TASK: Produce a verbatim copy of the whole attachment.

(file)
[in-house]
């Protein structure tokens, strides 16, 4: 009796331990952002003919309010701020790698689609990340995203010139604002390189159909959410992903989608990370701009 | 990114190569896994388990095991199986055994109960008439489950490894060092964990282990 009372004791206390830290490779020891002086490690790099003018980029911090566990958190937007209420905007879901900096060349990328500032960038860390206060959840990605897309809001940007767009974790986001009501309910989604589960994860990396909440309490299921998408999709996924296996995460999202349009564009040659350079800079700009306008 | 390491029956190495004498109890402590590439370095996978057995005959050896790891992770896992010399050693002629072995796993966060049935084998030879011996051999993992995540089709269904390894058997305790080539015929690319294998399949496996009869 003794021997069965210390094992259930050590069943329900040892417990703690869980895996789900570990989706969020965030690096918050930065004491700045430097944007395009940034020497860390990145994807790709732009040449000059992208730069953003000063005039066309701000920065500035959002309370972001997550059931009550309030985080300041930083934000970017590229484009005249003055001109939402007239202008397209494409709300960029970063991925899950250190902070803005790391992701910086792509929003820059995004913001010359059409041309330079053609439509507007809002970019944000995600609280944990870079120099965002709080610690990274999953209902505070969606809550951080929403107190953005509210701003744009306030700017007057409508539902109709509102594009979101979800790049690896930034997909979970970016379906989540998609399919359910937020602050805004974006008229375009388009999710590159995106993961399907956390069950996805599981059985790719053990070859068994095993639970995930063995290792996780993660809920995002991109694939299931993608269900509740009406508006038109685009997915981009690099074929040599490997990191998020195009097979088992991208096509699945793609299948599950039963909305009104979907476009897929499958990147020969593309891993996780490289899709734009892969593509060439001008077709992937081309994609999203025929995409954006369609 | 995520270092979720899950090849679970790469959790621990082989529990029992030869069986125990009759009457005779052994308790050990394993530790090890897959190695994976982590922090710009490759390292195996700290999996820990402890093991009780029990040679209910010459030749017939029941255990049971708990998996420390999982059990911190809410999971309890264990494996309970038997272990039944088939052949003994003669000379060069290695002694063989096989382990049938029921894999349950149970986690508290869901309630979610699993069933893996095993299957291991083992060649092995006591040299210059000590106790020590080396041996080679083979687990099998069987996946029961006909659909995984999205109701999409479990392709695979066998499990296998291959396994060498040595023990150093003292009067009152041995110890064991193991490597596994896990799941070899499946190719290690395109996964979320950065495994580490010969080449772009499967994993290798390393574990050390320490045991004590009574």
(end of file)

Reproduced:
[in-house]
């Protein structure tokens, strides 16, 4: 009796331990952002003919309010701020790698689609990340995203010139604002390189159909959410992903989608990370701009 | 990114190569896994388990095991199986055994109960008439489950490894060092964990282990 009372004791206390830290490779020891002086490690790099003018980029911090566990958190937007209420905007879901900096060349990328500032960038860390206060959840990605897309809001940007767009974790986001009501309910989604589960994860990396909440309490299921998408999709996924296996995460999202349009564009040659350079800079700009306008 | 390491029956190495004498109890402590590439370095996978057995005959050896790891992770896992010399050693002629072995796993966060049935084998030879011996051999993992995540089709269904390894058997305790080539015929690319294998399949496996009869 003794021997069965210390094992259930050590069943329900040892417990703690869980895996789900570990989706969020965030690096918050930065004491700045430097944007395009940034020497860390990145994807790709732009040449000059992208730069953003000063005039066309701000920065500035959002309370972001997550059931009550309030985080300041930083934000970017590229484009005249003055001109939402007239202008397209494409709300960029970063991925899950250190902070803005790391992701910086792509929003820059995004913001010359059409041309330079053609439509507007809002970019944000995600609280944990870079120099965002709080610690990274999953209902505070969606809550951080929403107190953005509210701003744009306030700017007057409508539902109709509102594009979101979800790049690896930034997909979970970016379906989540998609399919359910937020602050805004974006008229375009388009999710590159995106993961399907956390069950996805599981059985790719053990070859068994095993639970995930063995290792996780993660809920995002991109694939299931993608269900509740009406508006038109685009997915981009690099074929040599490997990191998020195009097979088992991208096509699945793609299948599950039963909305009104979907476009897929499958990147020969593309891993996780490289899709734009892969593509060439001008077709992937081309994609999203025929995409954006369609 | 995520270092979720899950090849679970790469959790621990082989529990029992030869069986125990009759009457005779052994308790050990394993530790090890897959190695994976982590922090710009490759390292195996700290999996820990402890093991009780029990040679209910010459030749017939029941255990049971708990998996420390999982059990911190809410999971309890264990494996309970038997272990039944088939052949003994003669000379060069290695002694063989096989382990049938029921894999349950149970986690508290869901309630979610699993069933893996095993299957291991083992060649092995006591040299210059000590106790020590080396041996080679083979687990099998069987996946029961006909659909995984999205109701999409479990392709695979066998499990296998291959396994060498040595023990150093003292009067009152041995110890064991193991490597596994896990799941070899499946190719290690395109996964979320950065495994580490010969080449772009499967994993290798390393574990050390320490045991004590009574």